Gen. Matthew Ridgway, who took command of U.S. forces in Korea in December 1950, famously wrote that the “primary purpose of an army [is] to be ready to fight effectively at all times.”
Ridgway arrived in Korea at a low point in the war: The Chinese had launched a counteroffensive across the Yalu River and pushed a dispirited and disorganized U.S. Army all the way south past Seoul.
How had the force that had driven the German army across France and back into Germany just five years earlier, at the end of World War II, lost the ability to fight effectively?
The answer: During those few years, U.S. political leaders had concluded that with the advent of nuclear weapons, land wars were a thing of the past. Taking this cue, generals had allowed the armored brigade combat teams from World War II to atrophy. In their place were skeletal divisions of poorly trained U.S. infantry on constabulary duty in Germany and Japan.
Slightly more than 40 years later, a very different U.S. Army evicted Saddam Hussein's military — a far more formidable foe than the North Korean army of 1950 — from Kuwait. In 1991, the U.S. Army was not only better trained and had better resources; it was also working as part of a joint force.
Virtually no Americans anticipated either the North Korean attack in 1950 or Iraq's invasion of Kuwait 40 years later. That seems to be the pattern: U.S. presidents send the Army to resolve unexpected crises, ready or not.
The world today presents a wide array of potential threats to U.S. interests, including a failed North Korean state losing control of its weapons of mass destruction, the morass of civil war in Syria, an aggressive and expansionist Russia or China, or still-unforeseen humanitarian crises in Africa and other areas. If called upon, the U.S. Army would deploy and engage in peacekeeping operations or major combat between state and non-state actors. In any event, it needs to be ready.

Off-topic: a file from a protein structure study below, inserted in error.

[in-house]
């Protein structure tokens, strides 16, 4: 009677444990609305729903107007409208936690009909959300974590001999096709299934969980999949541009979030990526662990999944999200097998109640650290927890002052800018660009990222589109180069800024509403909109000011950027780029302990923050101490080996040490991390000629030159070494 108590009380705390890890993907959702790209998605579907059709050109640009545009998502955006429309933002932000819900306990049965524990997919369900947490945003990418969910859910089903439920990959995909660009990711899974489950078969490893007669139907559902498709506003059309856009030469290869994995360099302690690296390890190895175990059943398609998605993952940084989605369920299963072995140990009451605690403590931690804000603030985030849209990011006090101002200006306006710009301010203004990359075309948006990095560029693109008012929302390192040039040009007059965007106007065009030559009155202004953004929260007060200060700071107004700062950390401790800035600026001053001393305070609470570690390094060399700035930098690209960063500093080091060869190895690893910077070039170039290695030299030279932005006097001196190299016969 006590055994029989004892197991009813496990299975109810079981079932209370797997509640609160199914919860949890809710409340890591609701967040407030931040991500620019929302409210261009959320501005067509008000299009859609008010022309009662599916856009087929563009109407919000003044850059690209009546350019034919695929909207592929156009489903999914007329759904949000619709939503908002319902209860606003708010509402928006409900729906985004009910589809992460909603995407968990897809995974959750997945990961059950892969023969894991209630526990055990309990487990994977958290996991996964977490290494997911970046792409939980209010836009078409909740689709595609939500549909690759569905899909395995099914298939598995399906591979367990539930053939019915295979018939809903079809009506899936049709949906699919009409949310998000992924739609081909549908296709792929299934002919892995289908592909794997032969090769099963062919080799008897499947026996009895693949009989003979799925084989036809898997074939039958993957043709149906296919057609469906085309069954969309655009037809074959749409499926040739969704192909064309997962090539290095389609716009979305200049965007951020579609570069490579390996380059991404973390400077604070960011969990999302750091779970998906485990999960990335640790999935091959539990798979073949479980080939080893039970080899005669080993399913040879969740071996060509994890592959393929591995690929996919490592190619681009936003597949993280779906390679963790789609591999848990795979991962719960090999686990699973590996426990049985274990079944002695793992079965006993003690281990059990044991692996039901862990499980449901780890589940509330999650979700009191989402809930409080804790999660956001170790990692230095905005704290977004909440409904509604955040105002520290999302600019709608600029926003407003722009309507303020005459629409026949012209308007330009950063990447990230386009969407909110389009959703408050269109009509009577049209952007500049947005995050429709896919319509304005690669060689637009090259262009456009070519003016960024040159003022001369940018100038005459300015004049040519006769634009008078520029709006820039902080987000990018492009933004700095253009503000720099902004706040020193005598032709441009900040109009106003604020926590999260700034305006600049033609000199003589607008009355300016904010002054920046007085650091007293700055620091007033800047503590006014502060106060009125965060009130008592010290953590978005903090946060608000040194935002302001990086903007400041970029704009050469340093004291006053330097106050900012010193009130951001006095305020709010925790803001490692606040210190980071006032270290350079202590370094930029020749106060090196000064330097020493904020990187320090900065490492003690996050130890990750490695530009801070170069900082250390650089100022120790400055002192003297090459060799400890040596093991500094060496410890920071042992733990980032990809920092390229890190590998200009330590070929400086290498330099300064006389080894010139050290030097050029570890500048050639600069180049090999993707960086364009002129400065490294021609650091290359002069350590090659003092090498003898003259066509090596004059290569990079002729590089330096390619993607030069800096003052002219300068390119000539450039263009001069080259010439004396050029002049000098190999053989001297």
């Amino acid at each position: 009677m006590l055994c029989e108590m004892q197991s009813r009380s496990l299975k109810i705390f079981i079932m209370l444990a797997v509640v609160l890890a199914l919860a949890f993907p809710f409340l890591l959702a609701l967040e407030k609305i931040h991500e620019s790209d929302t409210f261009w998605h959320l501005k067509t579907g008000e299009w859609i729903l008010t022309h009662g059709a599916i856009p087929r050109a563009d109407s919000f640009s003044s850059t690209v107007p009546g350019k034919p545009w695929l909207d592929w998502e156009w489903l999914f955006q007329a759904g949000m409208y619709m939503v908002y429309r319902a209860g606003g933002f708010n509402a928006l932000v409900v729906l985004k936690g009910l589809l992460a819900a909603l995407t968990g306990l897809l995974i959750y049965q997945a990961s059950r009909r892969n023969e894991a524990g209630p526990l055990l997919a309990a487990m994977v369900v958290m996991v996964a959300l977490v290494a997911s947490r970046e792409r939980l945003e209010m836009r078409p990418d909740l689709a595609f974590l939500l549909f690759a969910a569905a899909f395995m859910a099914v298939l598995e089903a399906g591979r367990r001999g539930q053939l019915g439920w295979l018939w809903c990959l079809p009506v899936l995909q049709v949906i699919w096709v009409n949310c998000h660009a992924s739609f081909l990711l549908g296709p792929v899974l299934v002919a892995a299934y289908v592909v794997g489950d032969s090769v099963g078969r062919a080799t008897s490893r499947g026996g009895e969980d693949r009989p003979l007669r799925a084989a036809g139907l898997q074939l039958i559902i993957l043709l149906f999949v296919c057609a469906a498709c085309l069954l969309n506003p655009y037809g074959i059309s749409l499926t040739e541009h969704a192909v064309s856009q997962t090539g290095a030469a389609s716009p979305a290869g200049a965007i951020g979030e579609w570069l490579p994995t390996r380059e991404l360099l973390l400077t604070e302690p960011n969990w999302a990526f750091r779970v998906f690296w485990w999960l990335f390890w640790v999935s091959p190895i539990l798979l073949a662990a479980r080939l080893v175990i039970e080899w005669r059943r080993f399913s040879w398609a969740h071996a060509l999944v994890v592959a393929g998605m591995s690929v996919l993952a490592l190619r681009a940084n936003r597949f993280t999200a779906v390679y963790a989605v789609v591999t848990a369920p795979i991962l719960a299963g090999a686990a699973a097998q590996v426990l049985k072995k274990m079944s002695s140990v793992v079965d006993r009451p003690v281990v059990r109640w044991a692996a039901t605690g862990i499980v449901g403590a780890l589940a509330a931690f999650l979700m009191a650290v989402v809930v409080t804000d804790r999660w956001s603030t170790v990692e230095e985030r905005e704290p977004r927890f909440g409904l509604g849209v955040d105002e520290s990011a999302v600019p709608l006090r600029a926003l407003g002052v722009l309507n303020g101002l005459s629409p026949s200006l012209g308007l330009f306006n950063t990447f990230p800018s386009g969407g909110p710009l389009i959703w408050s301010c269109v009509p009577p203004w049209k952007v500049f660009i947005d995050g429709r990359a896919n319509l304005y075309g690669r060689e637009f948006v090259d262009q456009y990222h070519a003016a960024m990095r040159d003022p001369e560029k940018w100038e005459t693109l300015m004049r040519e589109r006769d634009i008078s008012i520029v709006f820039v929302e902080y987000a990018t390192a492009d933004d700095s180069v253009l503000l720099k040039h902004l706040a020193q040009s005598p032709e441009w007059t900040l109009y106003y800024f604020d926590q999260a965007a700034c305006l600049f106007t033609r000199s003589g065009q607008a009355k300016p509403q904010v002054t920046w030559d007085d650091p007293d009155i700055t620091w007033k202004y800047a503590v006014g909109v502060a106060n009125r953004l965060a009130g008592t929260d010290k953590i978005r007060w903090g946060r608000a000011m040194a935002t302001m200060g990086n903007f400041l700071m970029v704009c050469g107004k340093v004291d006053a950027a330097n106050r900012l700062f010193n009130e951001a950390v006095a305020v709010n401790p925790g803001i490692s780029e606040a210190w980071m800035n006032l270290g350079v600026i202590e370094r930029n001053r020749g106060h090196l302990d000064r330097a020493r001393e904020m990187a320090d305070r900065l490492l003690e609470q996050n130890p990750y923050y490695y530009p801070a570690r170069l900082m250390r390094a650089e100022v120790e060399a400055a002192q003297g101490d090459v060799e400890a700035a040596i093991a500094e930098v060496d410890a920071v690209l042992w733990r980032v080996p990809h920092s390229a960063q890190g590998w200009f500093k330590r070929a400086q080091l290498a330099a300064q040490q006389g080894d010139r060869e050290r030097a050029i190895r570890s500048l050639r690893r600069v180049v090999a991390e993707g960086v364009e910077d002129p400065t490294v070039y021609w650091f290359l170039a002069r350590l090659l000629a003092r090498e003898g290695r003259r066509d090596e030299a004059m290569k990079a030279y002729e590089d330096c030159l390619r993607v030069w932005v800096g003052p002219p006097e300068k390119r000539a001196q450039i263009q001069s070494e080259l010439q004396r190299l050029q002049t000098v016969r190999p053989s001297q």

Some have argued that after the frustrating wars in Iraq and Afghanistan, there is little American appetite to send the Army into foreign lands, whether to fight, build nations or distribute humanitarian supplies. This line of thinking holds that the U.S. Air Force, Navy or Marine Corps can handle most of the security problems the world throws our way.
Defense expert Kori Schake and retired Navy admiral Gary Roughead, for example, argued last year (PDF) that the Army should be reduced to about 290,000 soldiers and have a large part of its capacity for ground combat moved to the National Guard and Reserve, in effect turning it into a constabulary force capable of humanitarian missions — in other words, an army that can't fight. A more recent recommendation is for the Army to be reduced to 125,000 soldiers who are highly trained and backed up by the National Guard and Reserve.
These arguments resemble those made in the years leading up to North Korea's invasion of South Korea. Then, too, it seemed that the world did not need an army that could fight; it was assumed that American ownership of atomic bombs would somehow do the trick. The result was a near disaster on the Korean Peninsula. Even though Ridgway's forces held, American casualties were higher than if the Army had been prepared to fight.
Will the U.S. Army be reduced in size in the coming years? Budget reductions and a changing strategic environment demand a smaller, reorganized army. However, converting it into a force suited only for homeland defense or humanitarian missions abroad, without the ability to fight sophisticated foes as part of a joint force, would result in an unprepared Army likely to experience high casualties when called on to fight a war.
If history is any guide, the Army will inevitably be deployed again as a fighting force. The American people should invest in preparing for that event, and avoid the near-catastrophe that occurred in South Korea decades ago.
Gian Gentile is a senior historian at the nonprofit, nonpartisan RAND Corp.
This commentary originally appeared in The Washington Post on April 17, 2014. Commentary gives RAND researchers a platform to convey insights based on their professional expertise and often on their peer-reviewed research and analysis.